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A Canadian soldier guards six of ten suspected Taliban prisoners captured in a raid on a compound in northern Kandahar province on May 10, 2006. (JOHN D MCHUGH)
A Canadian soldier guards six of ten suspected Taliban prisoners captured in a raid on a compound in northern Kandahar province on May 10, 2006. (JOHN D MCHUGH)


Slow response to abuse warnings not explained Add to ...

After a week of leaked e-mail memos and testimony from diplomats, officials and generals over the treatment of detainees handed over to Afghan jails, one key issue remains unresolved: why the government took so long after the first warnings of prisoner abuse to change the transfer arrangements so that it could monitor them in Afghan jails.

Several points are essentially uncontested.

Agreed: The government knew that abuses and torture took place in Afghan jails when the Canadian mission in Kandahar began in December of 2005.

While the government denies it had specific evidence that detainees transferred by Canadian soldiers were tortured, Ottawa's former point man on the Afghanistan file, David Mulroney, made clear that the government knew such abuses occurred in Afghan jails generally.

On Friday, Defence Minister Peter MacKay, who was foreign affairs minister at the time, said the government was considering the problems "almost immediately after we took office."

Agreed: It became clear some time in 2006 that detainees being transferred by Canadian soldiers were not being properly tracked and monitored, meaning that Canadian officials could not know if they were being abused or tortured.

Leaked copies of two e-mails from Canadian diplomat Richard Colvin showed that in a May 26 memo, he warned a wide list of officials and Mr. Mackay's office, that the Red Cross was frustrated it was not getting information from Canadian officials that would allow it to locate the detainees. A June 2 e-mail quoted a Red Cross official hinting that "all kinds of things are going on." (The government had signed an agreement in December, 2005, on transferring detainees to Afghans that left monitoring to the Red Cross.)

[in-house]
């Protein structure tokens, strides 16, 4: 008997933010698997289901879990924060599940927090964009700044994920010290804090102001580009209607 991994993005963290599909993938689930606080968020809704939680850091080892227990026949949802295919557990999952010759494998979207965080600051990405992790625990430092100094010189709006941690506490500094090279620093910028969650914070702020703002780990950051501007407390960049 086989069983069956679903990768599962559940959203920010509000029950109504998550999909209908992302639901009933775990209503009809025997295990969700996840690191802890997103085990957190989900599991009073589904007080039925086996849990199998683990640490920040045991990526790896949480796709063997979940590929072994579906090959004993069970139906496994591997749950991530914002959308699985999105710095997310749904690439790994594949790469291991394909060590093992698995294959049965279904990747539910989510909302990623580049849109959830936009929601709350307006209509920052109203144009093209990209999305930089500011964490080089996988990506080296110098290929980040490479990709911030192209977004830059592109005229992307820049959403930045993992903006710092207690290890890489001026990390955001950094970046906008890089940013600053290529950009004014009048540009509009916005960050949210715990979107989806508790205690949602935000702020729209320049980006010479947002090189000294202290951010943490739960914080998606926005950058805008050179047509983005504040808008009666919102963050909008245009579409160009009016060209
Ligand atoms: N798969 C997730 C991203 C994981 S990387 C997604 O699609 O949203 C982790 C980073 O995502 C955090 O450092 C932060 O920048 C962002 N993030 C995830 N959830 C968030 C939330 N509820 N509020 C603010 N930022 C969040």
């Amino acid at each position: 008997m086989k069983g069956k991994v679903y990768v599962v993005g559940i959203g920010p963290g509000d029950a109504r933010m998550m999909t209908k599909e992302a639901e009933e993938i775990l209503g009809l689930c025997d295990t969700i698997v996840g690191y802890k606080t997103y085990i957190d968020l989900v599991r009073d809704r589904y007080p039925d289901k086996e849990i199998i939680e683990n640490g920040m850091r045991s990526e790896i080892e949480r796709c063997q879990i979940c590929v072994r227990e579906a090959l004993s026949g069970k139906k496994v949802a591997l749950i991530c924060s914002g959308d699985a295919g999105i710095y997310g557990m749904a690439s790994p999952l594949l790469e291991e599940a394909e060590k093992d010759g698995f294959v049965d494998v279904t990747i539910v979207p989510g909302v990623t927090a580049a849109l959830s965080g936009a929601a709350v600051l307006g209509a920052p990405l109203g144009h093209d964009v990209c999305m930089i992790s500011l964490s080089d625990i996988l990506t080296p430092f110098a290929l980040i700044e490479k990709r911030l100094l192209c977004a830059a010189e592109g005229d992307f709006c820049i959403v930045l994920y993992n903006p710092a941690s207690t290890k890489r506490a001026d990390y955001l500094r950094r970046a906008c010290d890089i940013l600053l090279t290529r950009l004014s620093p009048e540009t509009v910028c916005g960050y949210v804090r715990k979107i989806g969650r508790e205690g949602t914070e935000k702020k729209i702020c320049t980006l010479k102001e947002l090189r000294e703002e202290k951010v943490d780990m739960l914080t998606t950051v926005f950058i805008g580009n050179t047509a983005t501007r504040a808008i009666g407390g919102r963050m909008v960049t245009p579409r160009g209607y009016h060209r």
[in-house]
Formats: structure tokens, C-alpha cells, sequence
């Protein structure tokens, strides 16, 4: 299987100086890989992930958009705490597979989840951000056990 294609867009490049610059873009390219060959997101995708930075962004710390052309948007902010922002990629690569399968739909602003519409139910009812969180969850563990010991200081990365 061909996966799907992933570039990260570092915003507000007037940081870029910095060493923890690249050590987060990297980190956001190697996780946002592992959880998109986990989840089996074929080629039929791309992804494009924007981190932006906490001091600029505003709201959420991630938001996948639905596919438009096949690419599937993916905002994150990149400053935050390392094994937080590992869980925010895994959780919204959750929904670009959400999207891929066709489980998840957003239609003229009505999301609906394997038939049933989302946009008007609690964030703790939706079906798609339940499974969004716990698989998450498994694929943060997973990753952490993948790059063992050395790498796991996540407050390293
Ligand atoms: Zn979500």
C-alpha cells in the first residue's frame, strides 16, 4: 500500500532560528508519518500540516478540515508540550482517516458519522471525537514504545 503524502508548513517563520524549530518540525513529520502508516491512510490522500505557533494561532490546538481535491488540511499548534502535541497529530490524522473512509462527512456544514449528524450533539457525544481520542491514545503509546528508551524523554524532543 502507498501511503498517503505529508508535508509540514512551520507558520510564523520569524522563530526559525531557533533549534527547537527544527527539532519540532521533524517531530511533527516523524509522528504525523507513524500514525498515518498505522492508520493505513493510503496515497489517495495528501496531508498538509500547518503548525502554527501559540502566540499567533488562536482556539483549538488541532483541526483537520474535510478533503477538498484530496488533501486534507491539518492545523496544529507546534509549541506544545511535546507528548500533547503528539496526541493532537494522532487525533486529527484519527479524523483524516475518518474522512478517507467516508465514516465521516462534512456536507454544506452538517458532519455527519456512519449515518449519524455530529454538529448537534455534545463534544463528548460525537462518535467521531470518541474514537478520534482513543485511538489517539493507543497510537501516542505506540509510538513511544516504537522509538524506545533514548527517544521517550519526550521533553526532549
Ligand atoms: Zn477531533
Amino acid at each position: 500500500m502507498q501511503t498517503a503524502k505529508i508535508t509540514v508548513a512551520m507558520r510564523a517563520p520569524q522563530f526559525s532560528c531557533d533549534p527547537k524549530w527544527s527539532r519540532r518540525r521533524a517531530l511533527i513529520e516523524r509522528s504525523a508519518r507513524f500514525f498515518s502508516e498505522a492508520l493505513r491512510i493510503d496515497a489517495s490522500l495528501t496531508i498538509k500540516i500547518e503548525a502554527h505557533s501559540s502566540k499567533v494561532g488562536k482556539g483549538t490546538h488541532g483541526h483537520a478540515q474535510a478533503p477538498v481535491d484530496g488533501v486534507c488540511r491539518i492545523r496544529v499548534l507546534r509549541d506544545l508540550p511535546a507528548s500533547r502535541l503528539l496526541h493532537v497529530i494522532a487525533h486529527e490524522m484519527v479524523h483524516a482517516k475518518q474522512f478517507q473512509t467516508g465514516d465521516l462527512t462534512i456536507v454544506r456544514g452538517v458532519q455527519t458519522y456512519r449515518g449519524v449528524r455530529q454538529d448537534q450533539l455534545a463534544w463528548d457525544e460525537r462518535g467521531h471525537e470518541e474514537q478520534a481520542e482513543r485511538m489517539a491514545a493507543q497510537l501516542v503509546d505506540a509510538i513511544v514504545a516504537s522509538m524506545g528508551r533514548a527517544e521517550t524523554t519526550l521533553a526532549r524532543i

Former chief of defence staff, retired general Rick Hillier and Mr. Mulroney testified those memos did not warrant immediate changes - but Mr. Mulroney said that Canada had no way to determine if the detainees were tortured. He said the government realized in late 2006 - he did not specify a date - that Canada should follow the example of the Dutch and British, and monitor transferred detainees.

Agreed: Serious allegations of torture began surfacing soon after monitoring began in 2007. The government changed the transfer arrangements in May, 2007, and serious allegations of torture of detainees captured by Canadian soldiers came to light. Mr. Colvin said monitors report that some of the claims, sometimes accompanied by scars, were credible; the generals and Mr. Mulroney said they stopped transfers several times because of serious allegations.

The question: Why did it take so long to change the transfer arrangements?

The government revamped arrangements for transferring detainees in May of 2007 - at least five months after Mr. Mulroney indicated it became clear to government officials that changes were necessary. He indicated that designing a monitoring system and getting police and corrections officials involved was a long process. "Of course, it took a little time," Mr. MacKay said.

But back in February of 2007, then-defence minister Gordon O'Connor said the government was satisfied with the transfer arrangement details. When the issue exploded into controversy - after The Globe and Mail on April 23, 2007, published interviews with detainees who said they had been tortured - the government rebuffed calls for changes. On Friday, Mr. MacKay refused to say when the decision was made to alter the transfer arrangements.

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